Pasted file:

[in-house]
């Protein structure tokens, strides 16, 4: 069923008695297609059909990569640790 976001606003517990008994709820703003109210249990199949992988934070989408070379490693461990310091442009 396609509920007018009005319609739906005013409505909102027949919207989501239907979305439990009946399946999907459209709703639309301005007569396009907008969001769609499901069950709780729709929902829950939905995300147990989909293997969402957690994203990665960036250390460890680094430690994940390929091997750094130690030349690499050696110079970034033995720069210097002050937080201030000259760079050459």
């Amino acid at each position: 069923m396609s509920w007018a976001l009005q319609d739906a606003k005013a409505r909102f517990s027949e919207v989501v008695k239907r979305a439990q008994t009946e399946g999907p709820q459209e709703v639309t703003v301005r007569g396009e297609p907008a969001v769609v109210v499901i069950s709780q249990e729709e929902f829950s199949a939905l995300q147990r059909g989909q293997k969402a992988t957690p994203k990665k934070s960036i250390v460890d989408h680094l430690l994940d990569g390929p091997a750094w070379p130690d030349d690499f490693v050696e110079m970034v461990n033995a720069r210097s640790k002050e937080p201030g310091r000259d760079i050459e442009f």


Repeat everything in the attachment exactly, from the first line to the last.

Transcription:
[in-house]
């Protein structure tokens, strides 16, 4: 069923008695297609059909990569640790 976001606003517990008994709820703003109210249990199949992988934070989408070379490693461990310091442009 396609509920007018009005319609739906005013409505909102027949919207989501239907979305439990009946399946999907459209709703639309301005007569396009907008969001769609499901069950709780729709929902829950939905995300147990989909293997969402957690994203990665960036250390460890680094430690994940390929091997750094130690030349690499050696110079970034033995720069210097002050937080201030000259760079050459």
């Amino acid at each position: 069923m396609s509920w007018a976001l009005q319609d739906a606003k005013a409505r909102f517990s027949e919207v989501v008695k239907r979305a439990q008994t009946e399946g999907p709820q459209e709703v639309t703003v301005r007569g396009e297609p907008a969001v769609v109210v499901i069950s709780q249990e729709e929902f829950s199949a939905l995300q147990r059909g989909q293997k969402a992988t957690p994203k990665k934070s960036i250390v460890d989408h680094l430690l994940d990569g390929p091997a750094w070379p130690d030349d690499f490693v050696e110079m970034v461990n033995a720069r210097s640790k002050e937080p201030g310091r000259d760079i050459e442009f």